photo: Todd Woody
In The New York Times on Wednesday, I write about California regulators’ preliminary decision to reject requests by two big utilities to install grid-connected fuel cells:
While Google, Wal-Mart and other corporations have embraced fuel cells, California regulators have turned down requests from the state’s two biggest utilities to install the technology.
In a preliminary decision, an administrative law judge with the California Public Utilities Commission found unwarranted an application from Pacific Gas and Electric and Southern California to spend more than $43 million to install fuel cells that would generate six megawatts of electricity.
The technology transforms hydrogen, natural gas or other fuels into electricity through an electrochemical process, emitting fewer or no pollutants, depending on the type of fuel used.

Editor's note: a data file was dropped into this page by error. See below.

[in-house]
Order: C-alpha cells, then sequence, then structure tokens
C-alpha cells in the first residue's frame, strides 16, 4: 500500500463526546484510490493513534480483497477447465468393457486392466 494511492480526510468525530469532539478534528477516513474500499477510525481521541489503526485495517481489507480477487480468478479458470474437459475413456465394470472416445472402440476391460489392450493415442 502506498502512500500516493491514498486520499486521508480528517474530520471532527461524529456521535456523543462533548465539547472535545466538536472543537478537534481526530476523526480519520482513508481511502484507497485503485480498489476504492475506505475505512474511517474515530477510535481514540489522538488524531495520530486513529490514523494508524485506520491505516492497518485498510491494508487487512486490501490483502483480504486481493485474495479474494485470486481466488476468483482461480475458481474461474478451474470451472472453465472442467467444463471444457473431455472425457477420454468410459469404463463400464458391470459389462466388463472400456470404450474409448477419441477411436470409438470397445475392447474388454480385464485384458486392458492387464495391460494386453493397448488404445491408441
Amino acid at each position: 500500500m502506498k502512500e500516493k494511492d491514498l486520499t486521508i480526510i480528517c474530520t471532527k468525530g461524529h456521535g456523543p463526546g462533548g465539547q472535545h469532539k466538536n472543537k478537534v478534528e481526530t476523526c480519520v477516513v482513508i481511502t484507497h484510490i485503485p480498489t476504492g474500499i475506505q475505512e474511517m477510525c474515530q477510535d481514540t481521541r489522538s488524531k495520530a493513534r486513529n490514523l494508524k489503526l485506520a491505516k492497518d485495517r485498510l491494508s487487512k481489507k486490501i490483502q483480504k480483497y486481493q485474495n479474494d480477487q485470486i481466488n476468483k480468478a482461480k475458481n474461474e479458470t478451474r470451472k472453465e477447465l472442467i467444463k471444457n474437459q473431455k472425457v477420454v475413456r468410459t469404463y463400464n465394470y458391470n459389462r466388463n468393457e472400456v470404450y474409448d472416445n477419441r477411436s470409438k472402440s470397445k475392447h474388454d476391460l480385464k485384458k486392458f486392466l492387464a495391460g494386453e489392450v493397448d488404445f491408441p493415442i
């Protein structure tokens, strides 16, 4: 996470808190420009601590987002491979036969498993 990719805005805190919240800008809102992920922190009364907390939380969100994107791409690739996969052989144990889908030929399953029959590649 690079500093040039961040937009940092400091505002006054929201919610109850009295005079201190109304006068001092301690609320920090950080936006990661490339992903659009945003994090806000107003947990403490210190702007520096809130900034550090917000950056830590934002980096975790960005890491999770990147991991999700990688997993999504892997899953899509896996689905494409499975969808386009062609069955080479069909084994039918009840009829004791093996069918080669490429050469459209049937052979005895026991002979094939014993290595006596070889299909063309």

“It is unreasonable to spend three times the price paid to renewable generation for the proposed Fuel Cell Projects, which are nonrenewable and fueled by natural gas,” wrote the administrative law judge, Dorothy J. Duda, in a proposed ruling issued last week. “In addition, the applications do not satisfactorily address how full ratepayer funding of utility-owned fuel cell generation would enhance private market investment and market transformation of the fuel cell industry.”
You can read the rest of the story here.